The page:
Hi @monkeyman1188,

For this exercise, as well as others, the positions of the bits are counted from right to left, with the right-most bit being considered the first bit. Accordingly, the number `0b111`

has only a first, second, and third bit.

In this exercise, we need to flip a single specific bit. To do so, we choose an operation that is best for flipping a `0`

bit to a `1`

bit or a `1`

bit to a `0`

bit. That operation would be XOR(`^`

)ing the bit to be flipped with a `1`

bit.

To perform the operation, we create a `mask`

object that has the `1`

bit in the same position as the bit to be flipped. We start with `0b1`

, which has a `1`

in the first position. Now, we need to slide that bit to the position of the bit to be flipped.

Let's consider the case where the first bit is the one to be flipped. `0b1`

already has the `1`

in the first bit position, so to create the `mask`

object, we slide the `1`

by `0`

positions to the left, which is really not sliding it at all. The number of positions of the sliding is `1`

less than the position of the bit to be flipped.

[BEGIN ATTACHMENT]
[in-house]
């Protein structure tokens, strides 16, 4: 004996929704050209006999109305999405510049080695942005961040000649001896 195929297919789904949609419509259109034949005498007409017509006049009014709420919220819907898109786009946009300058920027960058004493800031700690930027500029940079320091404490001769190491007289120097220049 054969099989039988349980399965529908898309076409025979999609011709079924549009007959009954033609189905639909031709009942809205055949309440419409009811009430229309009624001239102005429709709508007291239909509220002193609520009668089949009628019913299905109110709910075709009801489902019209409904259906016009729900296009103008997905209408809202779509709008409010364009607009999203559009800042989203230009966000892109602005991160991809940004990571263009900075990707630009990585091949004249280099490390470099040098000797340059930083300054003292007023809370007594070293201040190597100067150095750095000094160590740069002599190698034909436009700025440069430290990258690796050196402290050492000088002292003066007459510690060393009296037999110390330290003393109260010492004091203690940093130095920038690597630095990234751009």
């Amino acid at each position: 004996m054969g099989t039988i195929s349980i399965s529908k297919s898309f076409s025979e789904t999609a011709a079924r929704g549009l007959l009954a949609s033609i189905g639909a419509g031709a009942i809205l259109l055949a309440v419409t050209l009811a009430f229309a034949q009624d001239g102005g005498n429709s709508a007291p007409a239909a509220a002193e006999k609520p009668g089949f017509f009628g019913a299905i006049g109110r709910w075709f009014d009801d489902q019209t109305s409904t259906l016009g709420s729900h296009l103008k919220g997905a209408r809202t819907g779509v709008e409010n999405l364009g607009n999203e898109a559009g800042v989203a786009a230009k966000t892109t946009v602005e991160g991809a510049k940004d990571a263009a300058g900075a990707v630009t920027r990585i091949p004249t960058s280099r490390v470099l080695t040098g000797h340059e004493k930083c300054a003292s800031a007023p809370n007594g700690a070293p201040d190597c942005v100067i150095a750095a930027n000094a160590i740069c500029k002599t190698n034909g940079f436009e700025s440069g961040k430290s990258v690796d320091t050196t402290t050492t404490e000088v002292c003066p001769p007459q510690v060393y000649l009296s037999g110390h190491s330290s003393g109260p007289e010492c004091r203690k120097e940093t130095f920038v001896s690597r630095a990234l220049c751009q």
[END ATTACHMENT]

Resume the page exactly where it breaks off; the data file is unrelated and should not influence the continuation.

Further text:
Let's consider the case where the third bit is the one to be flipped. In that case, we need to slide the `1`

by `2`

positions to the left. Again, that is `1`

less than the position of the bit to be flipped. In fact, the number of positions by which we need to slide the `1`

bit to create the `mask`

object is always `1`

less than the position of the bit to be flipped. Therefore, if `n`

represents the position of the bit to be flipped, then `n - 1`

is the number of positions to the left by which we need to slide the `1`

in `0b1`

to create the `mask`

object. That is how we get ...

` mask = 0b1 << (n - 1)`

After the `mask`

is created, we can XOR the `mask`

object with the object in which we wish to flip the bit.